Skip to main content
The Globe and Mail
Support Quality Journalism.
The Globe and Mail
First Access to Latest
Investment News
Collection of curated
e-books and guides
Inform your decisions via
Globe Investor Tools
Just$1.99
per week
for first 24 weeks

Enjoy unlimited digital access
Enjoy Unlimited Digital Access
Get full access to globeandmail.com
Just $1.99 per week for the first 24 weeks
Just $1.99 per week for the first 24 weeks
var select={root:".js-sub-pencil",control:".js-sub-pencil-control",open:"o-sub-pencil--open",closed:"o-sub-pencil--closed"},dom={},allowExpand=!0;function pencilInit(o){var e=arguments.length>1&&void 0!==arguments[1]&&arguments[1];select.root=o,dom.root=document.querySelector(select.root),dom.root&&(dom.control=document.querySelector(select.control),dom.control.addEventListener("click",onToggleClicked),setPanelState(e),window.addEventListener("scroll",onWindowScroll),dom.root.removeAttribute("hidden"))}function isPanelOpen(){return dom.root.classList.contains(select.open)}function setPanelState(o){dom.root.classList[o?"add":"remove"](select.open),dom.root.classList[o?"remove":"add"](select.closed),dom.control.setAttribute("aria-expanded",o)}function onToggleClicked(){var l=!isPanelOpen();setPanelState(l)}function onWindowScroll(){window.requestAnimationFrame(function() {var l=isPanelOpen(),n=0===(document.body.scrollTop||document.documentElement.scrollTop);n||l||!allowExpand?n&&l&&(allowExpand=!0,setPanelState(!1)):(allowExpand=!1,setPanelState(!0))});}pencilInit(".js-sub-pencil",!1); // via darwin-bg var slideIndex = 0; carousel(); function carousel() { var i; var x = document.getElementsByClassName("subs_valueprop"); for (i = 0; i < x.length; i++) { x[i].style.display = "none"; } slideIndex++; if (slideIndex> x.length) { slideIndex = 1; } x[slideIndex - 1].style.display = "block"; setTimeout(carousel, 2500); } //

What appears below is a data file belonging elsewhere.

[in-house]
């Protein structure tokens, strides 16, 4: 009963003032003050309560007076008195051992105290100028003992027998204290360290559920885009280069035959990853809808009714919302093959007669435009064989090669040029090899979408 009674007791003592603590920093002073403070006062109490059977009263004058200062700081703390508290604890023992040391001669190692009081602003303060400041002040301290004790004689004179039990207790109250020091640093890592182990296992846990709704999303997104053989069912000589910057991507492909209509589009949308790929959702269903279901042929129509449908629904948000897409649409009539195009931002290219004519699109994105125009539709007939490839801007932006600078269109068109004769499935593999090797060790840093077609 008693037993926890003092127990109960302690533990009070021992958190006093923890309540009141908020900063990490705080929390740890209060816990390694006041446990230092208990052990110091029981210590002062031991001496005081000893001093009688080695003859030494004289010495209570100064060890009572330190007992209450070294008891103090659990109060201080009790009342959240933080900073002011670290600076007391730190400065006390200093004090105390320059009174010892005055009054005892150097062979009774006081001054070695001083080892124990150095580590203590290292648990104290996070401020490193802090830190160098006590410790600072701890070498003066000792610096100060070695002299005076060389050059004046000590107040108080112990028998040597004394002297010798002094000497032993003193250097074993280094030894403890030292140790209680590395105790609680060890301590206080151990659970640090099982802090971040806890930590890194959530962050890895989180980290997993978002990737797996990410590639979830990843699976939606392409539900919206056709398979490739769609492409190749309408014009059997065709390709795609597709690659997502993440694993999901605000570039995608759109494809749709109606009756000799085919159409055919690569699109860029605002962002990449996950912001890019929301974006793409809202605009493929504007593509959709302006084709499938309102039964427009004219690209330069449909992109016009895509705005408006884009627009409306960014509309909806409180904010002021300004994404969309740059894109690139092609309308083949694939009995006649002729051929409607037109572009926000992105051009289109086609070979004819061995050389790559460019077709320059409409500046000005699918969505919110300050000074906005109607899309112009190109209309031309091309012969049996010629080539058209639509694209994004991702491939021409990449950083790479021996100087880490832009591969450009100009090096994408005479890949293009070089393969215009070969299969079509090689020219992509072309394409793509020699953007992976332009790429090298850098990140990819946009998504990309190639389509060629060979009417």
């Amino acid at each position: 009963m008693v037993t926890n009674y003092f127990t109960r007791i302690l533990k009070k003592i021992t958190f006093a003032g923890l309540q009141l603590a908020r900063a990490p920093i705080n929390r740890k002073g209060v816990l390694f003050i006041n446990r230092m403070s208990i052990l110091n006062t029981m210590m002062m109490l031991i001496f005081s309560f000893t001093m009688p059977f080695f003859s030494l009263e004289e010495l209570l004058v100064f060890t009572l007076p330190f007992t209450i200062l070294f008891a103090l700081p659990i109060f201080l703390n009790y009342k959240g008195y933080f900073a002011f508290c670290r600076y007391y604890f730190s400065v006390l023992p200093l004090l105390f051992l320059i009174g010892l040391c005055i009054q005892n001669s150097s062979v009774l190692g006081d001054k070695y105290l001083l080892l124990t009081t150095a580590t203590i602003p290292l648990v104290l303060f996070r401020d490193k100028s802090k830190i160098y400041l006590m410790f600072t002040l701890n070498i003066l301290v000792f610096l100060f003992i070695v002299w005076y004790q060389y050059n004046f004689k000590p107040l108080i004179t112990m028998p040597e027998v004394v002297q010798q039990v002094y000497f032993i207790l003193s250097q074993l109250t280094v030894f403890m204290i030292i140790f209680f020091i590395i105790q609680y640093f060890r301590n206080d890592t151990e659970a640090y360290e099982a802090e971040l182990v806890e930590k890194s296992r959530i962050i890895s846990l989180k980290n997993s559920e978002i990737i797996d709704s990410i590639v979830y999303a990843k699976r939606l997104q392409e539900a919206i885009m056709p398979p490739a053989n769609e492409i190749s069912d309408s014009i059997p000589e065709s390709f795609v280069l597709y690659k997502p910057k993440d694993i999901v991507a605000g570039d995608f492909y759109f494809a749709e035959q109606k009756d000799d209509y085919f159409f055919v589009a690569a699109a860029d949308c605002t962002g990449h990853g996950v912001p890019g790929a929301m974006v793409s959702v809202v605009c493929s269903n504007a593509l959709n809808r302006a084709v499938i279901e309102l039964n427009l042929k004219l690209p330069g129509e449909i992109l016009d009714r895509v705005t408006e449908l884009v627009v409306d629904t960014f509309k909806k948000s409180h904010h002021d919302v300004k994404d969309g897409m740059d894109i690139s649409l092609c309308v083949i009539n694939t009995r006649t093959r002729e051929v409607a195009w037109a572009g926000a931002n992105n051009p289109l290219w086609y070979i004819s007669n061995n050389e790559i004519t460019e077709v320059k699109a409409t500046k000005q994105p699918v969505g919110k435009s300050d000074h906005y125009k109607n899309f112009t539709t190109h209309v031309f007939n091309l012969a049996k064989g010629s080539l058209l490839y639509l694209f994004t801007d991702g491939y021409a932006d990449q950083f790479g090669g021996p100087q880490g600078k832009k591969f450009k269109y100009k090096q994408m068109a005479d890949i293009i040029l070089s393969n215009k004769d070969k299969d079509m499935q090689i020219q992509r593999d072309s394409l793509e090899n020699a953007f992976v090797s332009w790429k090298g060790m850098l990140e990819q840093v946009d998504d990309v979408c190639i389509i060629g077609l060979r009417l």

The use of an at home self-administered rapid coronavirus test developed by Australian manufacturer Ellume is demonstrated.

The Associated Press

The first home test for COVID-19 that doesn’t require a prescription will soon be on U.S. store shelves.

U.S. regulators Tuesday authorized the rapid coronavirus test, which can be done entirely at home. The announcement by the Food and Drug Administration represents another important – though incremental – step in efforts to expand testing options.

Regulators granted emergency use for a similar home test last month, but that one needs a doctor’s prescription.

Story continues below advertisement

The agency’s action Tuesday allows sales in places like drugstores “where a patient can buy it, swab their nose, run the test and find out their results in as little as 20 minutes,” said FDA Commissioner Stephen Hahn, in a statement.

Initial supplies of the over-the-counter test will be limited. Australian manufacturer Ellume said it expects to produce 3 million tests next month before ramping up production over the first half of 2021.

A company spokesperson said the test will be priced around $30 and be available at pharmacies and for purchase online.

The kit includes a nasal swab, a chemical solution and a testing strip. The test connects digitally to a smart phone app that displays the results and then helps interpret the results. Users can also connect with a health professional via the app.

For months, health experts have stressed the need for fast, widespread home testing so that people can screen themselves and avoid contact with others if they have an infection. But the vast majority of tests still require a nasal swab performed by a health processional that must be processed at high-tech laboratories. That typically means waiting days for the results. About 25 tests allow people to collect their own sample at home – a nasal swab or saliva – but then that’s shipped to a lab.